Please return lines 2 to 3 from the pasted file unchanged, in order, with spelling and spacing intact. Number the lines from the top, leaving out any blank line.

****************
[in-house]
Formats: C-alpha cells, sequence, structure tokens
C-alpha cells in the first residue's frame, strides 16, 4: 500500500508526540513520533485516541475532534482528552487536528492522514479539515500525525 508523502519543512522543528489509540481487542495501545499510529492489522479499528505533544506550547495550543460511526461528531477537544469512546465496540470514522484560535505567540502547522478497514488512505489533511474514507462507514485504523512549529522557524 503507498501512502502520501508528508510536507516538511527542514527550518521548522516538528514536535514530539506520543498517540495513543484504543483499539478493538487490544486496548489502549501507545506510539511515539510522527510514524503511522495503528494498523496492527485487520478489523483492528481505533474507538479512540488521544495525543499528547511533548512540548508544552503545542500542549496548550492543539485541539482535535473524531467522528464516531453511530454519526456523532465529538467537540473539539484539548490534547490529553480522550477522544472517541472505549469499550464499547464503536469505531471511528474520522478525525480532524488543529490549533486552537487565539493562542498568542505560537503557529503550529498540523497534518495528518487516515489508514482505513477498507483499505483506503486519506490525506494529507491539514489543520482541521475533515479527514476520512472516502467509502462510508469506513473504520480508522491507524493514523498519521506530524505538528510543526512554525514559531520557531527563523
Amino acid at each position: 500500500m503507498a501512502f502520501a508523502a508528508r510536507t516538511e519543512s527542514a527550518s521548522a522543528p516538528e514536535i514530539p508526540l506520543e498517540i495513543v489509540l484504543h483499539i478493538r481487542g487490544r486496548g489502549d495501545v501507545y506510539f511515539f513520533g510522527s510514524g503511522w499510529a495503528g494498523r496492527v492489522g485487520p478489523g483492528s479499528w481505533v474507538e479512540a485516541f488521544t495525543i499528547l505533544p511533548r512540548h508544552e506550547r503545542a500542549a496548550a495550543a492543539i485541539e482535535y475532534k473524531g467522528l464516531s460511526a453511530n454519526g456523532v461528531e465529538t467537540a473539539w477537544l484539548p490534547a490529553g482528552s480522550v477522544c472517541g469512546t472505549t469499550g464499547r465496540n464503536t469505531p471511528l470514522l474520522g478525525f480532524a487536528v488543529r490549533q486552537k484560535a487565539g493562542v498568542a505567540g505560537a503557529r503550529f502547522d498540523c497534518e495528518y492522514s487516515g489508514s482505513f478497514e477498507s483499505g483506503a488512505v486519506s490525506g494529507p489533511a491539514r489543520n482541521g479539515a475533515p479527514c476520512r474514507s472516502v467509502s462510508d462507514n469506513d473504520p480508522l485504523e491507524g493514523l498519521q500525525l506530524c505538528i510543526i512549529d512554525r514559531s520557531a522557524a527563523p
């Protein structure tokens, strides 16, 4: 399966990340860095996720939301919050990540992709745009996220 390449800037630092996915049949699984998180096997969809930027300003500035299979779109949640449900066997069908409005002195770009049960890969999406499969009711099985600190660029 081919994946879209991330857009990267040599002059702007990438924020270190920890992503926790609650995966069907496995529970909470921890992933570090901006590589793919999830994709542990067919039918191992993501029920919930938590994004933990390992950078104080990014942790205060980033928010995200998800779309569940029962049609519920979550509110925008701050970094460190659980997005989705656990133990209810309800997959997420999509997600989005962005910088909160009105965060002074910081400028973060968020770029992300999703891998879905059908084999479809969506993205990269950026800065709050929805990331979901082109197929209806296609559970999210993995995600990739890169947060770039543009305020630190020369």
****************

Formats: C-alpha cells, sequence, structure tokens
C-alpha cells in the first residue's frame, strides 16, 4: 500500500508526540513520533485516541475532534482528552487536528492522514479539515500525525 508523502519543512522543528489509540481487542495501545499510529492489522479499528505533544506550547495550543460511526461528531477537544469512546465496540470514522484560535505567540502547522478497514488512505489533511474514507462507514485504523512549529522557524 503507498501512502502520501508528508510536507516538511527542514527550518521548522516538528514536535514530539506520543498517540495513543484504543483499539478493538487490544486496548489502549501507545506510539511515539510522527510514524503511522495503528494498523496492527485487520478489523483492528481505533474507538479512540488521544495525543499528547511533548512540548508544552503545542500542549496548550492543539485541539482535535473524531467522528464516531453511530454519526456523532465529538467537540473539539484539548490534547490529553480522550477522544472517541472505549469499550464499547464503536469505531471511528474520522478525525480532524488543529490549533486552537487565539493562542498568542505560537503557529503550529498540523497534518495528518487516515489508514482505513477498507483499505483506503486519506490525506494529507491539514489543520482541521475533515479527514476520512472516502467509502462510508469506513473504520480508522491507524493514523498519521506530524505538528510543526512554525514559531520557531527563523